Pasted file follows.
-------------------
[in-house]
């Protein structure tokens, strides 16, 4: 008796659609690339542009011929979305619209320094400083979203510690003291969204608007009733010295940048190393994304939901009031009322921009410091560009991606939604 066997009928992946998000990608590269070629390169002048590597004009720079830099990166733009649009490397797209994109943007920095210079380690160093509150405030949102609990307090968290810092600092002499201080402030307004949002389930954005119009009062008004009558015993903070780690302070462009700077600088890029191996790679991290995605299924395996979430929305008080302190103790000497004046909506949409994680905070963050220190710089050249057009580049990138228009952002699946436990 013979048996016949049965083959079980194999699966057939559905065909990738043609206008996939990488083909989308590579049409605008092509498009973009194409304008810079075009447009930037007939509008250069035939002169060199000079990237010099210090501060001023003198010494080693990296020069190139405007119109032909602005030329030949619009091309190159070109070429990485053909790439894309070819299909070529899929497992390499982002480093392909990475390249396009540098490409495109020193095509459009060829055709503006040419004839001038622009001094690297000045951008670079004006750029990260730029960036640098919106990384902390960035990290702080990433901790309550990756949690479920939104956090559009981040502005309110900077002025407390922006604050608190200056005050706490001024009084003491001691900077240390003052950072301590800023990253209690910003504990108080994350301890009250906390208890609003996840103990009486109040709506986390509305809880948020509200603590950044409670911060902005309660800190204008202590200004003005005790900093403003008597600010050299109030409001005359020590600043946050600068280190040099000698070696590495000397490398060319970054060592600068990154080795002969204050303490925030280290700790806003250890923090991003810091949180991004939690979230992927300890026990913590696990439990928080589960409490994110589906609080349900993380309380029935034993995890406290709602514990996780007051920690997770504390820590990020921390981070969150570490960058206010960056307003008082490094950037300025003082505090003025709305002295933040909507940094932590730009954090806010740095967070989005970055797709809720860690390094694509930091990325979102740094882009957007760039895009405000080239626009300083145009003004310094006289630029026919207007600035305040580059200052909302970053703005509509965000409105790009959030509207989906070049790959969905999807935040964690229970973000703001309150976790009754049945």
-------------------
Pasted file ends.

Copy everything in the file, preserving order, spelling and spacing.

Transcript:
[in-house]
């Protein structure tokens, strides 16, 4: 008796659609690339542009011929979305619209320094400083979203510690003291969204608007009733010295940048190393994304939901009031009322921009410091560009991606939604 066997009928992946998000990608590269070629390169002048590597004009720079830099990166733009649009490397797209994109943007920095210079380690160093509150405030949102609990307090968290810092600092002499201080402030307004949002389930954005119009009062008004009558015993903070780690302070462009700077600088890029191996790679991290995605299924395996979430929305008080302190103790000497004046909506949409994680905070963050220190710089050249057009580049990138228009952002699946436990 013979048996016949049965083959079980194999699966057939559905065909990738043609206008996939990488083909989308590579049409605008092509498009973009194409304008810079075009447009930037007939509008250069035939002169060199000079990237010099210090501060001023003198010494080693990296020069190139405007119109032909602005030329030949619009091309190159070109070429990485053909790439894309070819299909070529899929497992390499982002480093392909990475390249396009540098490409495109020193095509459009060829055709503006040419004839001038622009001094690297000045951008670079004006750029990260730029960036640098919106990384902390960035990290702080990433901790309550990756949690479920939104956090559009981040502005309110900077002025407390922006604050608190200056005050706490001024009084003491001691900077240390003052950072301590800023990253209690910003504990108080994350301890009250906390208890609003996840103990009486109040709506986390509305809880948020509200603590950044409670911060902005309660800190204008202590200004003005005790900093403003008597600010050299109030409001005359020590600043946050600068280190040099000698070696590495000397490398060319970054060592600068990154080795002969204050303490925030280290700790806003250890923090991003810091949180991004939690979230992927300890026990913590696990439990928080589960409490994110589906609080349900993380309380029935034993995890406290709602514990996780007051920690997770504390820590990020921390981070969150570490960058206010960056307003008082490094950037300025003082505090003025709305002295933040909507940094932590730009954090806010740095967070989005970055797709809720860690390094694509930091990325979102740094882009957007760039895009405000080239626009300083145009003004310094006289630029026919207007600035305040580059200052909302970053703005509509965000409105790009959030509207989906070049790959969905999807935040964690229970973000703001309150976790009754049945």